The documentation for job interview assessment depends upon the type of job. An assessment form is designed according to the job description and the job-specific competencies. So, the job interview assessment form for a managerial position will be different from the one for a junior position. Two managers of different departments are evaluated based on separate criteria, so HR needs to design multiple evaluation forms.
A job interview assessment form for managerial positions covers more leadership competencies than other jobs. A technical job requires more technical competencies while jobs for marketing/ sales or customer service require more outgoing and interpersonal/ customer skills.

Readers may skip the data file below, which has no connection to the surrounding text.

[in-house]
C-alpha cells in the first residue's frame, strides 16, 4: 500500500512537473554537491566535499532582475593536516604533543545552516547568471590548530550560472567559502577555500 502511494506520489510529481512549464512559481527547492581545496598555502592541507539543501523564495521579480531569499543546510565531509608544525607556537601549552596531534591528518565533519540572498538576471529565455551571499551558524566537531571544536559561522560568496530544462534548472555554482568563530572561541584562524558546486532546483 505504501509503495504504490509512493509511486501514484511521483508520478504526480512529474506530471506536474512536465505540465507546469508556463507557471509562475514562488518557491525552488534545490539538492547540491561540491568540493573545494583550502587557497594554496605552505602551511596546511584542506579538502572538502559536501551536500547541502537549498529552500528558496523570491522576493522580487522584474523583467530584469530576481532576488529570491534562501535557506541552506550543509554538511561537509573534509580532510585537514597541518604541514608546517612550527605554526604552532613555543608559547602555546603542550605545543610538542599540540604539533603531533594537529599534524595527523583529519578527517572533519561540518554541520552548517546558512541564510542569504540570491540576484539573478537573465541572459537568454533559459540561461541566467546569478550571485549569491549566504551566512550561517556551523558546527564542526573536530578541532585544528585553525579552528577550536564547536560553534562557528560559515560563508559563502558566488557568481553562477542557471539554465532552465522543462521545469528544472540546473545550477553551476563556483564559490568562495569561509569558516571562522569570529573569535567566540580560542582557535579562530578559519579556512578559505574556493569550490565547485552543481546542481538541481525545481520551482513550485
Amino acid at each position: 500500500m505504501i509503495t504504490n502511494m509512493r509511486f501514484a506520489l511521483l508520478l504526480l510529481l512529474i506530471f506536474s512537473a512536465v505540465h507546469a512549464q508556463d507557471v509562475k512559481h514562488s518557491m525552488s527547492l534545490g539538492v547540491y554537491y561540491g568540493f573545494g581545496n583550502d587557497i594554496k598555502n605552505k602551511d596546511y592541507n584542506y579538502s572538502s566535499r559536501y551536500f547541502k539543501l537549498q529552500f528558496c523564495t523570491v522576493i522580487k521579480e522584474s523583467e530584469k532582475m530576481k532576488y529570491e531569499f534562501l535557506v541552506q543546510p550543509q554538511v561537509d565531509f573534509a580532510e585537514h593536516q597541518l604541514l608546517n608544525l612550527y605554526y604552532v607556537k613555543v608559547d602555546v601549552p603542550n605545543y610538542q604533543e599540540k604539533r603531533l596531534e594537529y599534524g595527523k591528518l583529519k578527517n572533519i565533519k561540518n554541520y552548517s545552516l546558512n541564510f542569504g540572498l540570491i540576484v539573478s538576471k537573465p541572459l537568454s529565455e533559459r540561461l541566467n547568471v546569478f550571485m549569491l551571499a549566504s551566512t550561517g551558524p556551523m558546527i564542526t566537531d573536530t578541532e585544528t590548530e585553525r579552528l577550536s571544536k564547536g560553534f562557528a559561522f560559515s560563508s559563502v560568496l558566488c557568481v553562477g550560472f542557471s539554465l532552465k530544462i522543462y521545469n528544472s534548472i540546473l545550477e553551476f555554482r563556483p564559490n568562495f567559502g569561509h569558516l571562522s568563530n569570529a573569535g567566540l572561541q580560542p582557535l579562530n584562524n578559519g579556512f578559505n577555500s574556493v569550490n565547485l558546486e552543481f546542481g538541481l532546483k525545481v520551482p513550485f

(To get a copy of this form without our watermark, you can send an email on our contact us form)
Importance of transparent job interview assessment
Conducting interviews might be a routine job for you but I consider it is a new challenge each time. Whether you understand or not, it is a big responsibility to hire for the company. When you interview a candidate, you determine the future and direction of your company. Wrong job interview assessment leads to hiring the wrong person for doing the job. Once you select the right people, the whole process to success becomes too easy. And these competency-based job interview assessments are so amazing. They produce 95% reliable results with higher employee retention. Implement and multiply your success.